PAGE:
Industry trade groups like the RIAA and the MPAA have been beating on Congressional doors for years now in a fruitless attempt to restrict Internet access for rampant file-sharers. Thanks to a tangled web of possible political and legal ramifications, the government's been hesitant to drop the banhammer on everyday pirates. Sick of the foot-dragging, the content associations just went Dirty Harry. No, they didn't take the law into their own hands – they bypassed it completely by forging a deal with the largest ISPs, who will now take a "graduated response" against file-sharers at the copyright owners' command.
The new agreement isn't a three-strikes-and-you're-out arrangement, as was previously rumored. Instead, Verizon, Comcast, AT&T, Cablevision and Time Warner Cable will send users an alert "in response to a notice from a copyright holder" like the RIAA. If someone continues to download or upload copyrighted content, a "graduated response" takes effect: ISPs will redirect users to a splash page containing the warning or start sending pop-ups insinuating that their customers are dirty criminals. After five "alerts," the ISPs turn to "Mitigation measures," which are oh-so-nebulous "measures that the ISP may deem necessary to help resolve the matter."
The agreement cites a couple of examples of possible mitigation measures, such as reduced Internet speeds and users being stuck on a landing page until they call the ISP to talk about "educational information about copyright" and apparently pass some sort of quiz or something. Theoretically, "measures that the ISP may deem necessary" could involve the complete termination of services, although the agreement doesn't include that as a specific requirement.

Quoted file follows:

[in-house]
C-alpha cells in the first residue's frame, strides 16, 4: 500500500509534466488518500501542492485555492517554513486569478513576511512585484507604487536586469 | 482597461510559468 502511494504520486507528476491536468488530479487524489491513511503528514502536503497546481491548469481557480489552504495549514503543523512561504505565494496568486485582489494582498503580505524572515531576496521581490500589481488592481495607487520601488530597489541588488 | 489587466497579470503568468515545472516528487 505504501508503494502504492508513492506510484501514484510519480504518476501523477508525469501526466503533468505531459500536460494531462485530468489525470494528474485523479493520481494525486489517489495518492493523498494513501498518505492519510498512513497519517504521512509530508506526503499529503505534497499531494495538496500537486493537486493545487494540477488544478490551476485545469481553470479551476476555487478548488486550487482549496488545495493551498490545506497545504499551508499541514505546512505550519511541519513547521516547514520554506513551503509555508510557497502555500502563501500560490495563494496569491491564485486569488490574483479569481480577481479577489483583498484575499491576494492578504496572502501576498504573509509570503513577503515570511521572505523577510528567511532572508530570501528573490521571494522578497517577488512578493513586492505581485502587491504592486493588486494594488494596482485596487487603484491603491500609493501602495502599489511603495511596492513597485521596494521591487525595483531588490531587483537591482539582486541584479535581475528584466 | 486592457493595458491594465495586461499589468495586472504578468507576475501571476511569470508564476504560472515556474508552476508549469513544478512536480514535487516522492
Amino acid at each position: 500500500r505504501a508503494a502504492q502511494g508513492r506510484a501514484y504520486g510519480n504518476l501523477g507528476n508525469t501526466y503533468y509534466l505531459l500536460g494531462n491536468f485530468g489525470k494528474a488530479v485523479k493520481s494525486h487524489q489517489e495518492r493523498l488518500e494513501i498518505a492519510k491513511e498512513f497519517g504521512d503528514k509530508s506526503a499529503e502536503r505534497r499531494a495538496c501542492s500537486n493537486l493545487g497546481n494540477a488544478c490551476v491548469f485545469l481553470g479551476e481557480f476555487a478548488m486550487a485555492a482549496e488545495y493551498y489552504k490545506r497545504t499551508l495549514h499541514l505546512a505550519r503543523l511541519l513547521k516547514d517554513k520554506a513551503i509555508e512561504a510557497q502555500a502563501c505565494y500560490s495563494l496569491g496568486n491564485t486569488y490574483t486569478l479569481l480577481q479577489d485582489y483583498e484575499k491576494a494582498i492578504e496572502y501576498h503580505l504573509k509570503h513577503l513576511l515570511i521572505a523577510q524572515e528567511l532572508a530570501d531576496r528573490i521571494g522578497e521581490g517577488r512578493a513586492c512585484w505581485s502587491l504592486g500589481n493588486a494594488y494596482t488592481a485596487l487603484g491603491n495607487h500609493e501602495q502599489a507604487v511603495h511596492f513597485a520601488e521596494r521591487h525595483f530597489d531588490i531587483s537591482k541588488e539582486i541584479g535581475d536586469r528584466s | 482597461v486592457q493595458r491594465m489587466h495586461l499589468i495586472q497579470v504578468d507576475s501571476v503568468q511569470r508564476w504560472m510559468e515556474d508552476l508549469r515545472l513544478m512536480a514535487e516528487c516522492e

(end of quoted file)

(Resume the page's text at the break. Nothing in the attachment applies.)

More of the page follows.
Don't like the idea of having your Internet access subject to the whims of the RIAA? Feel you were wrongly accused to infringement? Tell it to the judge! Oh, wait, this agreement bypasses judges and courts because it "creates no new laws or formal legal procedures, nor does this system require account suspension or termination," so you can't tell it to the judge. If you think you were incorrectly accused of infringement, you can pay $35 to get an "independent review," whatever that means.
In addition to the RIAA and MPAA, PC World reports the "American Association of Independent Music, and the Independent Film and Television Alliance will participate in the agreement." We don't condone copyright infringement, but this doesn't seem like the right answer to the pirating problem.
Update: US Copyright Czar Victoria Espinel has published a post on the White House blog applauding the union. "We believe that this agreement is a positive step and consistent with our strategy of encouraging voluntary efforts to strengthen online intellectual property enforcement and with our broader Internet policy principles, emphasizing privacy, free speech, competition and due process," she wrote.